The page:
Five Favorite Films

Five Favorite Films with Hellboy's Mike Mignola

Horror meets art for the Hellboy comics creator.

by | November 12, 2008 | Comments

Mike Mignola - Mark Sullivan/WireImage.comHellboy creator Mike Mignola first saw his trademark comic book character make the leap from page to screen in 2004’s critically-acclaimed adaptation of the same name, helmed by fantasy auteur Guillermo del Toro. After co-writing two direct-to-DVD animated Hellboy films (one of which was nominated for a Primetime Emmy), Mignola reunited with comrade-in-arms del Toro to pen an original sequel to their successful first Hellboy film, infusing the familiar world of the Bureau of Paranormal Research and Defense with a distinctly folkloric twist. The result, Hellboy II: The Golden Army, opened this summer to a Certified Fresh 88 percent Tomatometer score and comes to DVD this week.

RT spoke with Mike Mignola to learn his Five Favorite Films of all time, which appropriately span the cinematic landscape where art meets horror. (Stay tuned for Guillermo del Toro’s Five Favorite Films to see which beloved movie both Hellboy artists share in common!)

Bride of Frankenstein (1935, 100% Tomatometer)

Bride of Frankenstein
It’s just the greatest monster movie ever made. It’s so much weirder than it needed to be; in a way it’s kind of like Hellboy, where the first Hellboy movie was like, kind of normal, for what it was, but the second movie was so much weirder because the director was like, well I got that studio picture out of my system, now I’ll just go crazy. That’s what Bride of Frankenstein was like. It’s like a monster art film.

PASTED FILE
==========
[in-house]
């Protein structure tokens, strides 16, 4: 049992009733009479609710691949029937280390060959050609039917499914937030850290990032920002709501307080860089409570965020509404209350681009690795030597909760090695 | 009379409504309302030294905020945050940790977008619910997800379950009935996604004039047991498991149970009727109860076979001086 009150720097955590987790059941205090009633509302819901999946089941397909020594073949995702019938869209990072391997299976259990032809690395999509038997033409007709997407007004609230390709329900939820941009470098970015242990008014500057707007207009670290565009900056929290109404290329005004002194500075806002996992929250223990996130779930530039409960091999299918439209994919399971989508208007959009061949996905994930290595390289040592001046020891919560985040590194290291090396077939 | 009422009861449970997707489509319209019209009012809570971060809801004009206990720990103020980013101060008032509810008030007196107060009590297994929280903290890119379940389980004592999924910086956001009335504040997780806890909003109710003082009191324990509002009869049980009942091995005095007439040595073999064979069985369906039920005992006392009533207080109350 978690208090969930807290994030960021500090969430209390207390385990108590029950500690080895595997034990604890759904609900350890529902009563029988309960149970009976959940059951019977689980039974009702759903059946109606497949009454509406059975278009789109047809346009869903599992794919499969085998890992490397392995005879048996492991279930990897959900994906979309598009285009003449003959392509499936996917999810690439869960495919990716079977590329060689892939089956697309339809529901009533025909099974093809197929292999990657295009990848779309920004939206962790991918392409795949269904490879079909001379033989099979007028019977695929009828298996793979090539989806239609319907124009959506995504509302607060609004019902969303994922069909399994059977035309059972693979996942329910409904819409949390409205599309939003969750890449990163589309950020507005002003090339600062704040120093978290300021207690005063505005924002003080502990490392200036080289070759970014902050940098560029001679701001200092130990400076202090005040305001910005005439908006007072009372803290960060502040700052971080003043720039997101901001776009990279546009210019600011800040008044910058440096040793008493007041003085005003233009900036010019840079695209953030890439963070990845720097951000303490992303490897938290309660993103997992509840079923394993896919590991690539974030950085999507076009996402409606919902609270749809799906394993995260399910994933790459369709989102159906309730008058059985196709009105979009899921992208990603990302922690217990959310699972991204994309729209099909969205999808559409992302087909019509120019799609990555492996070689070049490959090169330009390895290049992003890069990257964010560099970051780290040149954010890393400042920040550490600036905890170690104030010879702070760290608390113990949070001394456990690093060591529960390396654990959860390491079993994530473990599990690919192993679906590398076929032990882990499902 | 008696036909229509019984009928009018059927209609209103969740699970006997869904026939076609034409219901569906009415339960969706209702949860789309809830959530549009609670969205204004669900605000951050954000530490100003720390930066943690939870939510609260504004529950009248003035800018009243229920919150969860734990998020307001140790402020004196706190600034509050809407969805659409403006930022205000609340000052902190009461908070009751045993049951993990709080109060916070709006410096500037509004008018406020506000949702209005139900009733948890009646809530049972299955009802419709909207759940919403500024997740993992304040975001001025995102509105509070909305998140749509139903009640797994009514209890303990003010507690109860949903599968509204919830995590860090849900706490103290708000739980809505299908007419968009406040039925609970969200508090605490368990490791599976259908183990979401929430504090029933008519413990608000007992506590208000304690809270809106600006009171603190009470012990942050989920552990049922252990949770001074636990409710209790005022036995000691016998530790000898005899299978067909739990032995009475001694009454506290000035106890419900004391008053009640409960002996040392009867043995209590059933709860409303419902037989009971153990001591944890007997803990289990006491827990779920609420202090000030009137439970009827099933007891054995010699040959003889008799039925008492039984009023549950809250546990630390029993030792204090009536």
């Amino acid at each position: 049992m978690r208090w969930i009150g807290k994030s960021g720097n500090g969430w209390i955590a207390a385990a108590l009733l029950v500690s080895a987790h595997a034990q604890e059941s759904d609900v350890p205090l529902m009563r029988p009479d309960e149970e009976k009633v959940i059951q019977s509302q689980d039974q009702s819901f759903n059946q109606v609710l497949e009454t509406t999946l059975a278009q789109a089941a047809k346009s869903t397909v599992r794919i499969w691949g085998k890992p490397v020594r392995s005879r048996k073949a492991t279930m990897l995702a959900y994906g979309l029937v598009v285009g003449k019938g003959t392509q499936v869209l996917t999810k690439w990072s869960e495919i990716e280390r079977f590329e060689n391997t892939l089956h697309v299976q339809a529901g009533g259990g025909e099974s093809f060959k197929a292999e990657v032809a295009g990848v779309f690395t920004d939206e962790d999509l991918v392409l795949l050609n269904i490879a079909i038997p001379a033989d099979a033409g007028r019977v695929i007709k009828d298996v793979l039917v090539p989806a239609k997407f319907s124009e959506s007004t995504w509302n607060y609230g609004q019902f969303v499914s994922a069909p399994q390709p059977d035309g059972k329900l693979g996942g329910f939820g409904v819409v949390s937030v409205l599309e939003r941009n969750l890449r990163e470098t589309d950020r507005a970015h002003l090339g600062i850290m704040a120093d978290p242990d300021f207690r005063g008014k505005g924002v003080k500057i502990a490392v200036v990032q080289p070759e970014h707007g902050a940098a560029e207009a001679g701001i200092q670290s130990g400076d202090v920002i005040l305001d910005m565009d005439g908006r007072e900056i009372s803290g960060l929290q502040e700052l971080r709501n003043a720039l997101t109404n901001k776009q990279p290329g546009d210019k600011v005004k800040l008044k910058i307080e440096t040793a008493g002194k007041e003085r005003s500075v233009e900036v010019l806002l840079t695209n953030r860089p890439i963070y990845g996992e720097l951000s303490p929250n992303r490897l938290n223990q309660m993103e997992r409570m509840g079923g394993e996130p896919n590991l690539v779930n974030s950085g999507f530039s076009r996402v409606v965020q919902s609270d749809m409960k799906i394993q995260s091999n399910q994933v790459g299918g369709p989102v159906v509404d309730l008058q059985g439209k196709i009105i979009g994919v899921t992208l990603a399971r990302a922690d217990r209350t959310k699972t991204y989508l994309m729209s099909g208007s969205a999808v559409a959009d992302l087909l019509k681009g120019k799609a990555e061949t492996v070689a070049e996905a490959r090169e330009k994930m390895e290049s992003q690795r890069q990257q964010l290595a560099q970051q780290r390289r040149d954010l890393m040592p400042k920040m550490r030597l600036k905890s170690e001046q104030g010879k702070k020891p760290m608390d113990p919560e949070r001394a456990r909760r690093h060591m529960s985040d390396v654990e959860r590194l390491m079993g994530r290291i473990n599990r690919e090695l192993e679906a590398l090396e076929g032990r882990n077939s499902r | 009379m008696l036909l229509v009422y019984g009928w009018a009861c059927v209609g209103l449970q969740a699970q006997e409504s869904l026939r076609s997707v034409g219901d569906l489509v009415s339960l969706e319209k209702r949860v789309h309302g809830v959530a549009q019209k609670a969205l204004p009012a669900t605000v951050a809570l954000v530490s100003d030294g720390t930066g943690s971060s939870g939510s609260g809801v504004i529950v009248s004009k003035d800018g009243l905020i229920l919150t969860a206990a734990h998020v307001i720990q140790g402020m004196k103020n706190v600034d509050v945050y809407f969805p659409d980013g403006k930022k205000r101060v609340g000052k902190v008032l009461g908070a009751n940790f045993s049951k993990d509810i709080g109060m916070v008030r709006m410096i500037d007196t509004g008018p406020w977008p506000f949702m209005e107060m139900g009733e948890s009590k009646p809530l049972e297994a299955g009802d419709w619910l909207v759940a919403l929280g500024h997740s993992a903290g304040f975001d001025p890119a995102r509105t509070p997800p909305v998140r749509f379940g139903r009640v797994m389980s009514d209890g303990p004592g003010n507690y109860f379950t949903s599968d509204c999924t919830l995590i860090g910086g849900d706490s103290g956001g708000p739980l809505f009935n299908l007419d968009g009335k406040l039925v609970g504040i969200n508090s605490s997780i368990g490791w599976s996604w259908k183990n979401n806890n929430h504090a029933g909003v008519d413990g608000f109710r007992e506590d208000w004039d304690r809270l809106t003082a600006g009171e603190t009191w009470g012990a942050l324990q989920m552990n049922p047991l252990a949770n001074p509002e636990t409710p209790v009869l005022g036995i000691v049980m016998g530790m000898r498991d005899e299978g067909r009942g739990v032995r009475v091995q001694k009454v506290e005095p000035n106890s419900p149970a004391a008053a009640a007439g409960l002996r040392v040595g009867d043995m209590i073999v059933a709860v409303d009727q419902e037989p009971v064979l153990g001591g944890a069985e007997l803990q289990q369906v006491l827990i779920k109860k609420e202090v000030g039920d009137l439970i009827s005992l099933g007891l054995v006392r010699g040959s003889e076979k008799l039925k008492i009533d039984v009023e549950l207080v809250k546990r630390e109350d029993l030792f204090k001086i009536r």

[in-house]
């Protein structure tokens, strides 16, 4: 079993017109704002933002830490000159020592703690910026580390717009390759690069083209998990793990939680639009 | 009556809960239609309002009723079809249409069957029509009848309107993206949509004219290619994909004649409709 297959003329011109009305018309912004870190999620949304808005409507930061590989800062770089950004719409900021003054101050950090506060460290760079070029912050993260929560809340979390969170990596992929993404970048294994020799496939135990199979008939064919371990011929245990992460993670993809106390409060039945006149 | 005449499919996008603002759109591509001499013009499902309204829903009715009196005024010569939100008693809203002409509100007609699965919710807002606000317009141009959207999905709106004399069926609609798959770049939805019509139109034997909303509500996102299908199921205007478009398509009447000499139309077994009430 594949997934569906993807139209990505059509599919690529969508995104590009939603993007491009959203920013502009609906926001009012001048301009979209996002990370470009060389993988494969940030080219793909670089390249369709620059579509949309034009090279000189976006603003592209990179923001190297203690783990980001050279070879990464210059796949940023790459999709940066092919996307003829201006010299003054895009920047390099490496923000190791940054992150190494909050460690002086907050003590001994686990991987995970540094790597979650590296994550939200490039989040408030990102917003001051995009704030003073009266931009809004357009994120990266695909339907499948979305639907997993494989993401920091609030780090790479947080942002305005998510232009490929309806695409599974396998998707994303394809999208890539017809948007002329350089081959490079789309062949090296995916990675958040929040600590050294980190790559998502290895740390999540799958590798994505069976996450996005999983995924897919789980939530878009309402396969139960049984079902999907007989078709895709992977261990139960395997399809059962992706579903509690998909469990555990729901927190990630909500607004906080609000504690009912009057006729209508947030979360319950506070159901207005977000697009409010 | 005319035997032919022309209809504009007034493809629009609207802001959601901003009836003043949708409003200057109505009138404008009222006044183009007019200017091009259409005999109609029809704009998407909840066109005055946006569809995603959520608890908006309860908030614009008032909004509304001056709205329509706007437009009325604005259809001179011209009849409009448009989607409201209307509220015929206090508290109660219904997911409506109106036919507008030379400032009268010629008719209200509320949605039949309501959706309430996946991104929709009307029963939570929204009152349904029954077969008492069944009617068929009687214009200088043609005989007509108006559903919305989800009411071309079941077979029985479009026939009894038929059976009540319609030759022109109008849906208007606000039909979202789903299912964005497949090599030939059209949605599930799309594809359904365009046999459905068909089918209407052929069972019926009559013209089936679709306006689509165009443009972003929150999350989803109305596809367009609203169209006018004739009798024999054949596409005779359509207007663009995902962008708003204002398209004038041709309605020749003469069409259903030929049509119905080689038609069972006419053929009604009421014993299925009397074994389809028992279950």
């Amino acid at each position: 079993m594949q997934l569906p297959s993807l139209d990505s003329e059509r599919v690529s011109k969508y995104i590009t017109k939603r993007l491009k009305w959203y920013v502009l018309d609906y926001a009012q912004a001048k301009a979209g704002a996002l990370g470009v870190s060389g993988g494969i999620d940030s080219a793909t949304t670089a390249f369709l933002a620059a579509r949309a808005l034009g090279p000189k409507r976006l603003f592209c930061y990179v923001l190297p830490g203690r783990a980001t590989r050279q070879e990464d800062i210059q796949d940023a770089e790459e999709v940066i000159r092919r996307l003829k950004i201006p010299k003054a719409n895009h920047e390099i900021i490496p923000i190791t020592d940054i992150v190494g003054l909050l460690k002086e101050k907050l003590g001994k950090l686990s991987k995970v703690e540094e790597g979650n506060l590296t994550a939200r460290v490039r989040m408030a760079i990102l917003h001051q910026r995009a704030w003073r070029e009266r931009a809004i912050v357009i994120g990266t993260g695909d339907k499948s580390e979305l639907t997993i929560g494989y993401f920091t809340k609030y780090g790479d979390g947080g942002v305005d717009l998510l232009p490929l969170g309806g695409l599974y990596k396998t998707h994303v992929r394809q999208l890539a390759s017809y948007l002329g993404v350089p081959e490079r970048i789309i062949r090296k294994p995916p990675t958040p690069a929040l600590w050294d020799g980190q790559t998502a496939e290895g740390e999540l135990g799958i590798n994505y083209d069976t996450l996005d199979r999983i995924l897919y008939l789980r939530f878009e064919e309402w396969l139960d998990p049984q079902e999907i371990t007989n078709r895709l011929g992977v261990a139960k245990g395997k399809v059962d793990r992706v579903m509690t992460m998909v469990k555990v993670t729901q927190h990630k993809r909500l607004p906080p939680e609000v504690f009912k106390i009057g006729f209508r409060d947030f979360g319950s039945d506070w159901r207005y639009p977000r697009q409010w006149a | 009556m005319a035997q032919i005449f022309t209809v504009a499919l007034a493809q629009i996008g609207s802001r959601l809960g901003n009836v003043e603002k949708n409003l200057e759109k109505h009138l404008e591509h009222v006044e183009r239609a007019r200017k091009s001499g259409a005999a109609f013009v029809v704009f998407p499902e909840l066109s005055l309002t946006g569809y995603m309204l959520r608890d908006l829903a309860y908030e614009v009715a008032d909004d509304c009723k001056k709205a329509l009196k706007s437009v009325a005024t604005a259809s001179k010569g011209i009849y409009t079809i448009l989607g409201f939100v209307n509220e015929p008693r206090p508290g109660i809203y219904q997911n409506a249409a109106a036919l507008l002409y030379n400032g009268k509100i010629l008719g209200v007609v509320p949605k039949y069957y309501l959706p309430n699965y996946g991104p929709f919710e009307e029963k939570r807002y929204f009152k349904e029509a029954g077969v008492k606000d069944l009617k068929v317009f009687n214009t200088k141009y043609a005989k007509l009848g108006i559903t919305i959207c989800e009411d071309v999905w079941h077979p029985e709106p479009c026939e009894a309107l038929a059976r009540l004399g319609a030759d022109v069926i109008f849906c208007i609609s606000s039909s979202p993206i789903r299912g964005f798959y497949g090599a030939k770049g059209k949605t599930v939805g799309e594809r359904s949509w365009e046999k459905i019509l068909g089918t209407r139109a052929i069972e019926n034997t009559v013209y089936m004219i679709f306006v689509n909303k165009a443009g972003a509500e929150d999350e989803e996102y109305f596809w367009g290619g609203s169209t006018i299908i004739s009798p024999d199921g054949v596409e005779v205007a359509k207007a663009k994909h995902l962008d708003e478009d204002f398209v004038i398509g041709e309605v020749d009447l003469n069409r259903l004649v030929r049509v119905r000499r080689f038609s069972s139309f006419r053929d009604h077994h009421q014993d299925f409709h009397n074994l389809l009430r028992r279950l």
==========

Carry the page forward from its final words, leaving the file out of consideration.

Beauty and the Beast (1946, 95% Tomatometer)

Beauty and the Beast

Jean Cocteau’s Beauty and the Beast — because it’s just the greatest, weird, fantasy art film ever.

Moby Dick (1956, 90% Tomatometer)

Moby Dick

Moby Dick — John Huston’s Moby Dick, because it was a movie I saw as a kid, and it was like the great, dramatic boy movie; it’s the movie I can still watch every week.

Basquiat (1996, 64% Tomatometer)


I moved to New York in 1982, and I didn’t know any of those kind of people but that kind of world was going on. It’s a brilliant film; the poetry of the language and everything else — it’s just a great film about art.

Henry V (1989, 100% Tomatometer)

Henry V

Kenneth Branagh‘s Henry V. Because it’s just a perfect mix of that great Shakespeare dialogue, with the music and the tone of everything, and the drama…it was just perfect.

Click for behind-the-scenes images from Hellboy II.
For more on Hellboy II: The Golden Army, click here.

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